Lisa Nett ’97: Arbor Day All The Time
For Lisa Nett ’97, a tree doesn’t just grow in Brooklyn — it also merits an appreciative look and a flash of recognition. That’s why she’s taught tree identification since 2011 with the Brooklyn Brainery, a grass roots organization that offers classes on a variety of topics.
On a summer Saturday, Nett asks her students to form a circle under a flowering linden on a Brooklyn side street and name their favorite tree.
“Sweet gum,” says one pupil. “Fig — and I can’t get enough of the ones from my mother-in-law’s tree,” says another. “Spruce,” avers a man from Maine — the home of Moxie cola, which is flavored by gentian root, notes Nett. Many are uncertain of their favorites, perhaps growing up in urban environments where nature was not a focal point. And that’s fine, says Nett: “The point is being curious and starting to look, doing some observation.”
We tap into our surroundings with trees, says Nett, who has a bachelor’s degree in natural resources. “We’re all caught up in the hustle-bustle, but we walk by trees all the time. Maybe you don’t have time to smell the roses, but you have time to slow down and look at the trees. The shape, the smell — there are almost endless possibilities for making that connection.”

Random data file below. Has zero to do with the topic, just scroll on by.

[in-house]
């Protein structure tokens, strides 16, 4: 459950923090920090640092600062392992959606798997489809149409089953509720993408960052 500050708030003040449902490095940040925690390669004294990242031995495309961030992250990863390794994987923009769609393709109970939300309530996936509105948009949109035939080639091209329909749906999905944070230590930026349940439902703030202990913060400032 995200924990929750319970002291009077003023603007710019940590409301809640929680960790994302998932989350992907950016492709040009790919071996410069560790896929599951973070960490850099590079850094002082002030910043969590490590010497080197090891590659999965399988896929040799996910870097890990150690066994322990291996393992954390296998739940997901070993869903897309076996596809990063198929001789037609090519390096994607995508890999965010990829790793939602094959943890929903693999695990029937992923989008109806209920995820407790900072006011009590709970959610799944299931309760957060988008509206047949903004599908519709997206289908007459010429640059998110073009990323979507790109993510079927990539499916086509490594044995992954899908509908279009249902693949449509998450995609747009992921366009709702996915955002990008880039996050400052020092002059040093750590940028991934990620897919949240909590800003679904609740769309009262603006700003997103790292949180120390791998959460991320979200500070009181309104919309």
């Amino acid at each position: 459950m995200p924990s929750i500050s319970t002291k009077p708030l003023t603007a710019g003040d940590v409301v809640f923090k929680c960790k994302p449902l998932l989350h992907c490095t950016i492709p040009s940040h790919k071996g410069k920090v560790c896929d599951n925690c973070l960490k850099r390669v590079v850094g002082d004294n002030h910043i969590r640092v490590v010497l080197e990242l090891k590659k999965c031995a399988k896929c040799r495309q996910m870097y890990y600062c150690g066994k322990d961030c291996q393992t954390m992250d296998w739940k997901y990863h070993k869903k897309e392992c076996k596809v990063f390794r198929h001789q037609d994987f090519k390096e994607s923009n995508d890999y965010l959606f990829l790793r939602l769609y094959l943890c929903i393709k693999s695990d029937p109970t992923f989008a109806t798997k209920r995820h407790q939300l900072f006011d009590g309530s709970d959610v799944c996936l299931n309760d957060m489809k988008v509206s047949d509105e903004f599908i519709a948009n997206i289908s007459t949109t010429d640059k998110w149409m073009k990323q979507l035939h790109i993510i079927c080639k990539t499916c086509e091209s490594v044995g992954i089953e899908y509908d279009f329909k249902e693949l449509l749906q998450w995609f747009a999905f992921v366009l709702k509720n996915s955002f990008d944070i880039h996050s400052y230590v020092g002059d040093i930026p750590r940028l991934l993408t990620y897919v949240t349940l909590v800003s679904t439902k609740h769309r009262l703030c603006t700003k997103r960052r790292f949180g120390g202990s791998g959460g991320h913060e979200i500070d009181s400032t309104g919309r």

Nett still recalls the University of Wisconsin tree that swayed her interest: a deciduous conifer called a tamarack in the UW Arboretum. The tree turns golden in the fall and is the only conifer in North America to lose its needles in the winter. Although she grew up on a Wisconsin dairy farm, Nett hadn’t seen tamaracks before she took a botany class with professor Michael Adams.
“I realized [in that class] that you could enjoy a tree simply because it’s beautiful — you don’t even have to go into the science to know that,” she says. “That said, any interest in science and nature often starts with that — an interest in the beautiful.”
Studying natural resources took Nett to a biology field station in Germany for a science research internship. Later, while teaching English in China, she learned about cities. Beijing’s massive size prompted her to try living in New York City. And, wandering around Munich showed her “how planful and thoughtful Germans are in organizing their urban spaces — making parks and creating spaces of respite in the city.”
In a megacity, Nett has found such respites to be very necessary. “I find that the students I teach are, yes, interested in trees. But they’re also just hungry for connections with nature.”
Published in the Winter 2014 issue